Feminism and Mixed Minyans at Shira Hadasha Synagogue, Jerusalem

At Shira Hadasha, services that require a minyan only start when 10 men and 10 women are present.

Jacob Solomon
Entrance to the Emek Refaim community center that houses the Shira Hadasha Synagogue.
Entrance to the Emek Refaim community center that houses the Shira Hadasha Synagogue.Credit: Jacob Solomon
Jacob Solomon

The Shira Hadasha (“a new song) group in Jerusalem is less a synagogue, perhaps, than a breakthrough movement within Orthodox Judaism. The congregation, which is independent of any organization or foundation, is democratically run without an official rabbi, instead having a Halacha Committee composed of several ordained and learned lay members - and feminism has its place.

Founded in 2002 by a group of local residents, Shira Hadasha uses the upstairs hall of the Israel Cultural Center at 12 Emek Refaim Street for services.

During the week, the building houses community and children's activities, but on the Sabbath and festivals, the mechitza descends from metallic ceiling suspenders to a gender-segregated, distinctive kehilla (congregation), whose declared framework is halacha, tefilla, and - feminism.

A quick look round at the well-attended Shabbat morning service suggests a fairly balanced cross-section of the academic and professional population that has made that part of Jerusalem its home. But the establishment of Shira Hadasha, in 2002, was not designed to build just as another neighborhood synagogue. Its purpose is to enable women to participate in the leadership and organization of orthodox synagogue services, to the maximum degree allowed by the halacha.

Thus the parts of the service that require a minyan start only when 20 people are present: 10 males (as required by the halacha) and 10 females (in line with the objectives of Shira Hadasha).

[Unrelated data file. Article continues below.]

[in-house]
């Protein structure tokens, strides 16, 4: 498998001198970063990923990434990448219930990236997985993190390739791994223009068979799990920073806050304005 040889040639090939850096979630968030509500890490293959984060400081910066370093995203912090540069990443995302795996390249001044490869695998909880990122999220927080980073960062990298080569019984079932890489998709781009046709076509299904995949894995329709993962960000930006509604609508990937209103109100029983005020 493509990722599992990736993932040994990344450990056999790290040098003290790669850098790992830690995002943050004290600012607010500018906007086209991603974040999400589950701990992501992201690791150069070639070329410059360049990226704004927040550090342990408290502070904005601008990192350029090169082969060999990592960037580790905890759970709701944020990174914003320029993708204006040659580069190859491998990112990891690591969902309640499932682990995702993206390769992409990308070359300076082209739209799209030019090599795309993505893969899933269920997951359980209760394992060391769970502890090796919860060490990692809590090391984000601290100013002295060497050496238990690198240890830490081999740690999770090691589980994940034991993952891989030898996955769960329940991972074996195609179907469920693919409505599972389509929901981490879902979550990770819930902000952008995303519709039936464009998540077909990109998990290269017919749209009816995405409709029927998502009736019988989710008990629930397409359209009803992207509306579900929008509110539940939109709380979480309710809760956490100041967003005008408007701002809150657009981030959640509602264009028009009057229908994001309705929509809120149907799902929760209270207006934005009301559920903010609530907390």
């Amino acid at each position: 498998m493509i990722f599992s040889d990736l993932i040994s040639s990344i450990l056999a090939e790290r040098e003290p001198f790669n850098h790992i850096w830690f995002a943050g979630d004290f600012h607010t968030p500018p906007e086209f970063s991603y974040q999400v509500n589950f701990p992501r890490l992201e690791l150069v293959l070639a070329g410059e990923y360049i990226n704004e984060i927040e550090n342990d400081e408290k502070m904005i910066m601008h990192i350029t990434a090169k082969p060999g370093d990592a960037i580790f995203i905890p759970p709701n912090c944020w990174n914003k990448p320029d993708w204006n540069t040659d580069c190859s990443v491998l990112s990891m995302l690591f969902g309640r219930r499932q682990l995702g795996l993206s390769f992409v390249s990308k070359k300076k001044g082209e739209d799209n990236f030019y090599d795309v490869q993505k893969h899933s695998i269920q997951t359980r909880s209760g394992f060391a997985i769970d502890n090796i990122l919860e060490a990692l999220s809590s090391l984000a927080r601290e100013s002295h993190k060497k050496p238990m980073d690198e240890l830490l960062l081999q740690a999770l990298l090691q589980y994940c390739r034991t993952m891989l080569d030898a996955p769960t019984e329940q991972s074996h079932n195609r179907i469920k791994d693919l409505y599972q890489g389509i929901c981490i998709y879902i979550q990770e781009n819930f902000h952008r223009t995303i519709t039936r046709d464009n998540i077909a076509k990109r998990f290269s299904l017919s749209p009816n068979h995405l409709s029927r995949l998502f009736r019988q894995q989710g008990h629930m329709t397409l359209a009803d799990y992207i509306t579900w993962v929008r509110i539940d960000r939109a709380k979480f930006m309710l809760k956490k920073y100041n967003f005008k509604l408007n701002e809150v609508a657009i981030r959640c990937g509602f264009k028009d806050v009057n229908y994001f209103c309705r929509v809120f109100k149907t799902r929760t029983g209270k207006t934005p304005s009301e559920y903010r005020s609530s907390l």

Some twenty Orthodox places of worship worldwide follow similar lines to Shira Hadasha. They face considerable opposition, even within modern Orthodoxy.

At Shira Hadasha, who actually leads the service depends on which stage the service is at. Both genders are eligible, as long as it is not a core area that is “obligatory for men, but non-mandatory for women”. Once it is, it’s men only. This is based on the Talmudic principle that a person may only represent the entire congregation in prayer where that person himself has the halachic obligation to recite that prayer. (The congregation’s answering Amen connects the leader’s prayer to the congregation.) That excludes males under thirteen and females of all ages from relevant sections.

This however makes women eligible to lead Friday night services, and on Shabbat morning, the preliminary psalms - the prayers connected with taking out and returning the Torah scrolls to the Ark, and the Torah reading itself.

There is no formal choral support – it isn’t needed. Shira Hadasha’s wide musical repertoire is rendered in spontaneous congregational four-part harmony. That gives you the sense of being in the core of the choir rather than just listening or singing along with it. As the congregation website puts it: “Our singing in tefilla is not only about aesthetics, form, or performance, but rather it is our primary religious medium of avodah she-ba-lev (service of the heart)”.

Sabbath services at Shira Hadasha begin at around sundown in the evening and at 8:30 am in the morning. Shira Hadasha is less than five minutes walk from Liberty Bell Park and the Jerusalem First Station.



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